The Society of Interventional Radiology (SIR) supports the use of anticoagulant therapy for DVT and the use of adjunctive CDT or surgical thrombectomy for patients with limb-threatening phlegmasia. SIR is aware of the controversy within the medical community regarding the use of adjunctive CDT for patients with acute DVT who do not exhibit signs of impending circulatory compromise. SIR recognizes the methodologic limitations of the studies supporting CDT and strongly believes that the execution of a multicenter randomized trial to conclusively quantify the risk–benefit ratio of CDT in patients with acute proximal DVT should be considered an important national health care priority. In the meantime, physicians are still obligated to carefully consider the short-term and long-term consequences of DVT and to recommend the best possible overall treatment strategy to patients based on the currently available, albeit imperfect, evidence. Although there are no large randomized trials to mitigate for or against CDT, the preponderance of the available evidence favors the existence of a clinical benefit to adjunctive CDT for the subset of patients with acute iliofemoral DVT.

Given the unanswered questions concerning the risk–benefit ratio of CDT, SIR recommends that physicians use an individualized approach to determine which patients should receive adjunctive CDT as initial therapy for acute iliofemoral DVT. Most importantly, a careful assessment should be performed first to detect clinical factors that might increase the risk of bleeding or diminish the importance of any clinical benefit achieved. After this assessment, ambulatory patients with acute iliofemoral DVT with reasonable life expectancy and a low expected bleeding risk should be presented with a balanced discussion of the long-term risks of postthrombotic syndrome (PTS) and the possible benefits of adjunctive CDT. The risks of CDT, the possible lack of long-term benefits, and the absence of conclusive supportive data should be presented as well. SIR believes that these practices will promote proper use of adjunctive CDT in patients who are most likely to attain clinically meaningful benefits and who are least likely to be harmed by the intervention.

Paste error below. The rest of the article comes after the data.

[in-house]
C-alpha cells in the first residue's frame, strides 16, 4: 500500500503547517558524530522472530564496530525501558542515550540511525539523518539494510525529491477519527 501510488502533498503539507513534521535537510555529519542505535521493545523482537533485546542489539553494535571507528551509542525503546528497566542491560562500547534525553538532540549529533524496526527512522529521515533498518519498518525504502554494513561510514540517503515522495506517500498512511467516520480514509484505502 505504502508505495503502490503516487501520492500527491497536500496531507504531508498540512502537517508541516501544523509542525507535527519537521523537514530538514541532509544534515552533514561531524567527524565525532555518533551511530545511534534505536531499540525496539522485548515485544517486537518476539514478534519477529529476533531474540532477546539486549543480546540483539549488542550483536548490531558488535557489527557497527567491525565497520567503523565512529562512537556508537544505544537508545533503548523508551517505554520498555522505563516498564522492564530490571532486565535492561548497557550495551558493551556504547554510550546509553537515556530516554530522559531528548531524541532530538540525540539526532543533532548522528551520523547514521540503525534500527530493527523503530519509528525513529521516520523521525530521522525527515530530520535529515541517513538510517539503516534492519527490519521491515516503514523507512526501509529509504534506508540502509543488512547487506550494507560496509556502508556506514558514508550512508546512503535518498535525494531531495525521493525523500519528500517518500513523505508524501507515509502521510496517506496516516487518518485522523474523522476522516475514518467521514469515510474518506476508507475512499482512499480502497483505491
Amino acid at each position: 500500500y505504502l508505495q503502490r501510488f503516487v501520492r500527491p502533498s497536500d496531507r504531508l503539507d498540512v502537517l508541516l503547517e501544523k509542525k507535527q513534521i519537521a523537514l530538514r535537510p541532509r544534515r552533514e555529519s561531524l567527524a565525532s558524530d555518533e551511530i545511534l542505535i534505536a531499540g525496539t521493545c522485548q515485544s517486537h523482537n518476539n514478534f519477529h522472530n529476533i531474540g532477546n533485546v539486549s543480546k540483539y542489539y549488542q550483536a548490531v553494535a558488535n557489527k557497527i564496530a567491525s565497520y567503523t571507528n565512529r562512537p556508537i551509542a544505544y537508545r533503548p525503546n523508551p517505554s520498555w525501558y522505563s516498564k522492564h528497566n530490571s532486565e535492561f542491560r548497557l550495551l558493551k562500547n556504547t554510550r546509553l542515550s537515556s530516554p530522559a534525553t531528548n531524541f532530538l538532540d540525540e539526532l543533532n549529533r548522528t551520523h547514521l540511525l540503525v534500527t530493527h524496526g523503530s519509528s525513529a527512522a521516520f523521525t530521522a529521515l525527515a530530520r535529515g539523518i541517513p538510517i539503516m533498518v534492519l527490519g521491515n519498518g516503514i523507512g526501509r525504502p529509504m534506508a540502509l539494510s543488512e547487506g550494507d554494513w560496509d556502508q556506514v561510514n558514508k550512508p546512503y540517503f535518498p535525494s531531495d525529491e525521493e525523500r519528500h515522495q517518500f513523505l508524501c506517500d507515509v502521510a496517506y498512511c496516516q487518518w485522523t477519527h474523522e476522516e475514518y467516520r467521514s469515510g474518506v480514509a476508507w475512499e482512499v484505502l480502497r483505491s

Clinical Algorithm(s)

None provided

Evidence Supporting the Recommendations

Type of Evidence Supporting the Recommendations

The type of supporting evidence is not specifically stated for each recommendation.

Benefits/Harms of Implementing the Guideline Recommendations

Potential Benefits

Catheter-directed intrathrombus thrombolysis (CDT) has significant potential to prevent postthrombotic syndrome (PTS) and offers distinct advantages compared with surgical venous thrombectomy, systemic thrombolysis, and anticoagulation alone:

  • CDT does not require general anesthesia, a surgical incision, or a prolonged recovery period.
  • Catheter-directed delivery enables a higher intrathrombus drug concentration to be achieved, enhancing thrombus removal and reducing the needed dose.
  • Catheter access into the venous system enables the use of balloon angioplasty and stents to treat underlying venous obstruction that might otherwise predispose to recurrent deep vein thrombosis (DVT).
  • Symptom relief tends to be faster and more complete with adjunctive CDT than with anticoagulant therapy alone.
Potential Harms

The main disadvantage of adjunctive catheter-directed intrathrombus thrombolysis (CDT) is thought to be an increased risk of bleeding. In the studies evaluated, the cumulative major bleeding rate for CDT was 8%, and most bleeding events were confined to the vascular access site. Intracranial bleeding was rare (0.2%).

Qualifying Statements

Qualifying Statements